Seeing faces allows other spacewalkers/characters (and the audience) to recognize individuals and, to a lesser extent, how their faces synch with their voice and movement. People are generally good at reading the kinesics of faces, so there’s a solid rationale for trying to make transparency work.
Face + illumination
As of the 1970s, filmmakers began to add interior lights that illuminate the wearer’s face. This makes lighting them easier, but face illumination is problematic in the real world. If you illuminate the whole face including the eyes, then the spacewalker is partially blinded. If you illuminate the whole face but not the eyes, they get that whole eyeless-skull effect that makes them look super spooky. (Played to effect by director Scott and cinematographer Vanlint in Alien, see below.)
Identification aside: Transparent visors are problematic for other reasons. Permanently-and-perfectly transparent glass risks the spacewalker getting damage from infrared lights or blinded from sudden exposure to nearby suns, or explosions, or engine exhaust ports, etc. etc. This is why NASA helmets have the gold layer on their visors: it lets in visible light and blocks nearly all infrared.
Only in 2001 does the survey show a visor with a manually-adjustable translucency. You can imagine that this would be more safe if it was automatic. Electronics can respond much faster than people, changing in near-real time to keep sudden environmental illumination within safe human ranges.
You can even imagine smarter visors that selectively dim regions (rather than the whole thing), to just block out, say, the nearby solar flare, or to expose the faces of two spacewalkers talking to each other, but I don’t see this in the survey. It’s mostly just transparency and hope nobody realizes these eyeballs would get fried.
So, though seeing faces helps solve some of the identification problem, transparent enclosures don’t make a lot of sense from a real-world perspective. But it’s immediate and emotionally rewarding for audiences to see the actors’ faces, and with easy cinegenic workarounds, I suspect identification-by-face is here in sci-fi for the long haul, at least until a majority of audiences experience spacewalking for themselves and realize how much of an artistic convention this is.
Other shows have taken the notion of identification further, and distinguished wearers by color. Mission to Mars, Interstellar, and Stowaway did this similar to the way NASA does it, i.e. with colored bands around upper arms and sometimes thighs.
Destination Moon, 2001: A Space Odyssey, and Star Trek (2009) provided spacesuits in entirely different colors. (Star Trek even equipped the suits with matching parachutes, though for the pedantic, let’s acknowledge these were “just” upper-atmosphere suits.)The full-suit color certainly makes identification easier at a distance, but seems like it would be more expensive and introduce albedo differences between the suits.
One other note: if the visor is opaque and characters are only relying on the color for identification, it becomes easier for someone to don the suit and “impersonate” its usual wearer to commit spacewalking crimes. Oh. My. Zod. The phlebotinum conduit!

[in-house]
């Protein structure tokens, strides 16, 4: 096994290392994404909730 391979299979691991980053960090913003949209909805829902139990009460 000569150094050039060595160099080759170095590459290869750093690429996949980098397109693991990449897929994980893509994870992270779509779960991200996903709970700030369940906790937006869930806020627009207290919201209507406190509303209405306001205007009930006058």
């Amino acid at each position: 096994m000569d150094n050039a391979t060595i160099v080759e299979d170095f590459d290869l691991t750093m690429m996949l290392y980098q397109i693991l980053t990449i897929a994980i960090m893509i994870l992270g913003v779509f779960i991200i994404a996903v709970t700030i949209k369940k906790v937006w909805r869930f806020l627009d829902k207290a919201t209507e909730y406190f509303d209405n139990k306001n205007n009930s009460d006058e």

According to the Colour Blind Awareness organisation, blindness (color vision deficiency) affects approximately 1 in 12 men and 1 in 200 women in the world, so is not without its problems, and might need to be combined with bold patterns to be more broadly accessible.
What we don’t see
Blog from another Mog Project Rho tells us that books have suggested heraldry as space suit identifiers. And while it could be a device placed on the chest like medieval suits of armor, it might be made larger, higher contrast, and wraparound to be distinguishable from farther away.
Indirect, but if the soundscape inside the helmet can be directional (like a personal Surround Sound) then different voices can come from the direction of the speaker, helping uniquely identify them by position. If there are two close together and none others to be concerned about, their directions can be shifted to increase their spatial distinction. When no one is speaking leitmotifs assigned to each other spacewalker, with volumes corresponding to distance, could help maintain field awareness.
Gamers might expect a map in a HUD that showed the environment and icons for people with labeled names.
If the spacewalker can have private audio, shouldn’t she just be able to ask, “Who’s that?” while looking at someone and hear a reply or see a label on a HUD? It would also be very useful if I’ve spacewalker could ask for lights to be illuminated on the exterior of another’s suit. Very useful if that other someone is floating unconscious in space.
Mediated Reality Identification
Lastly I didn’t see any mediated reality assists: augmented or virtual reality. Imagine a context-aware and person-aware heads-up display that labeled the people in sight. Technological identification could also incorporate in-suit biometrics to avoid the spacesuit-as-disguise problem. The helmet camera confirms that the face inside Sargeant McBeef’s suit is actually that dastardly Dr. Antagonist!
We could also imagine that the helmet could be completely enclosed, but be virtually transparent. Retinal projectors would provide the appearance of other spacewalkers—from live cameras in their helmets—as if they had fishbowl helmets. Other information would fit the HUD depending on the context, but such labels would enable identification in a way that is more technology-forward and cinegenic. But, of course, all mediated solutions introduce layers of technology that also introduces more potential points of failure, so not a simple choice for the real-world.